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Although standard induction therapy produces complete remissions in 50% to 70% of patients with acute myeloid leukemia (AML), long-term survival is seen in only 20% to 40% of patients. The prognosis for older patients is even worse, with a 5-year survival rate of 5% for patients older than 65 years.
Joseph G. Jurcic, MD
Columbia University Medical Center
Director, Hematologic Malignancies Section
Attending Physician, New York-Presbyterian Hospital
Member, Herbert Irving Comprehensive Cancer Center
Although standard induction therapy produces complete remissions in 50% to 70% of patients with acute myeloid leukemia (AML), long-term survival is seen in only 20% to 40% of patients. The prognosis for older patients is even worse, with a 5-year survival rate of 5% for patients older than 65 years.1 Therefore, new therapies are needed to improve survival and reduce therapy-related toxicity.
By targeting specific cell types, monoclonal antibodies (mAbs) offer the possibility of improved efficacy and decreased toxicity compared with conventional chemotherapy. The use of mAbs to deliver radiation selectively to tumor cells is an attractive strategy to increase their potency.
Early studies showed that β particle—emitting anti-CD33 constructs labeled with iodine-131 (131I) could eliminate large leukemic burdens but resulted in prolonged myelosuppression requiring hematopoietic cell transplantation (HCT).2 131I-labeled anti-CD45 mAbs3 as well as rhenium-188 (188Re)- and 90Y-labeled anti-CD66 mAbs4 have subsequently been used to intensify conditioning before HCT.
The unique physical and radiobiological properties of α-particles may provide more efficient tumor cell killing with fewer nonspecific cytotoxic effects than β-emitters. Compared with β-particles, α-particles have a shorter range (50-80 μm vs 800-10,000 μm) and a higher linear energy transfer (LET) (100 keV/μm vs 0.2 keV/ μm). As few as one or two α-particles can kill a target cell. Clinical studies using α-particle emitters for AML have targeted CD33, a cell surface glycoprotein expressed on most myeloid leukemia cells, using the humanized mAb lintuzumab (Table 1).
Initial trials were performed with the first-generation construct, bismuth-213 (213Bi)-lintuzumab.5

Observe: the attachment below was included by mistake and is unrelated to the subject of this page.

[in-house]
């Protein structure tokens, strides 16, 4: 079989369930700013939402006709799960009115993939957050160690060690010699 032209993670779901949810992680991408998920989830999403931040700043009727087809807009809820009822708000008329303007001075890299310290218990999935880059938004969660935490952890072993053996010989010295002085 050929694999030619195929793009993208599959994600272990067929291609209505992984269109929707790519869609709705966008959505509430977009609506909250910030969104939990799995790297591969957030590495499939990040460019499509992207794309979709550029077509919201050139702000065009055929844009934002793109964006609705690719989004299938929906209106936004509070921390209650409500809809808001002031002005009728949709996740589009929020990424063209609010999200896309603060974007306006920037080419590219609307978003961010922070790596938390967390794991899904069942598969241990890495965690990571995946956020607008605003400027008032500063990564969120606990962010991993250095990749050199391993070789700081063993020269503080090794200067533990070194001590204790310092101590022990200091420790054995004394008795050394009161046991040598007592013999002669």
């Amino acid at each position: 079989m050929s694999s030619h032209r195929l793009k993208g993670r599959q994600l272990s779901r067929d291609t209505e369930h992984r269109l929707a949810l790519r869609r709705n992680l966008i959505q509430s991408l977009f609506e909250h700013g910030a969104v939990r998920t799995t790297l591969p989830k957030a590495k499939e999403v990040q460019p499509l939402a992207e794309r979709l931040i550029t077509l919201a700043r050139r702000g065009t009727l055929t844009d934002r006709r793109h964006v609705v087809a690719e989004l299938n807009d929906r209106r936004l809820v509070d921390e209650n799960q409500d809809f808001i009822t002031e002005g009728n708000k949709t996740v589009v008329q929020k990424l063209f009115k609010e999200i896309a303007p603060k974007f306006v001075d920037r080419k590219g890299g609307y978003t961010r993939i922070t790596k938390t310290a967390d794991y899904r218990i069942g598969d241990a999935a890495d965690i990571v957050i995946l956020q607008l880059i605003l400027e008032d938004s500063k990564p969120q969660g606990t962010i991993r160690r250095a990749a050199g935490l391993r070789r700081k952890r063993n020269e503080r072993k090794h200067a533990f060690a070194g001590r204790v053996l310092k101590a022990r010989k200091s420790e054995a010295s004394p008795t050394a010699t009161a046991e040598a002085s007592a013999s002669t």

213Bi is a radiometal that emits a single α-particle and has a half-life of 45.6 min. It is prepared using a generator that consists of its parent isotope actinium- 225 (225Ac) dispersed onto a cation exchange resin from which 213Bi is eluted.
In a phase I trial of 213Bi-lintuzumab in advanced myeloid leukemia, doses up to 1 mCi/kg were administered safely, although myelosuppression and transient minor liver function abnormalities were seen. Nearly all the 213Bi-lintuzumab rapidly localized to and was retained in areas of leukemic involvement, including the bone marrow, liver, and spleen. Despite avidity for free bismuth, the kidneys were not visualized, suggesting that no significant catabolism of the drug occurred. Bone marrow blasts were reduced in 14 of 18 patients, but no complete remissions were seen, likely due to large tumor burdens in heavily pretreated patients. Nevertheless, this study demonstrated proof of concept for systemic targeted α-particle immunotherapy in humans.
Phase of Study
No. of Patients
14 patients with reductions in marrow blasts
Untreated Untreated >60 y; Relapsed/refractory
2 CRs, 2 CRp, 2 PRs
10 patients with reductions in marrow blasts; 3 with ≤5%
1-2 μCi/kg (in 2 fractions)
Untreated ≥60 y
4 patients with reductions in marrow blasts after cycle 1
AML indicates acute myeloid leukemia; CR, complete remission; CRp, CR with incomplete platelet recovery; LDAC, low-dose cytarabine; PR, partial remission.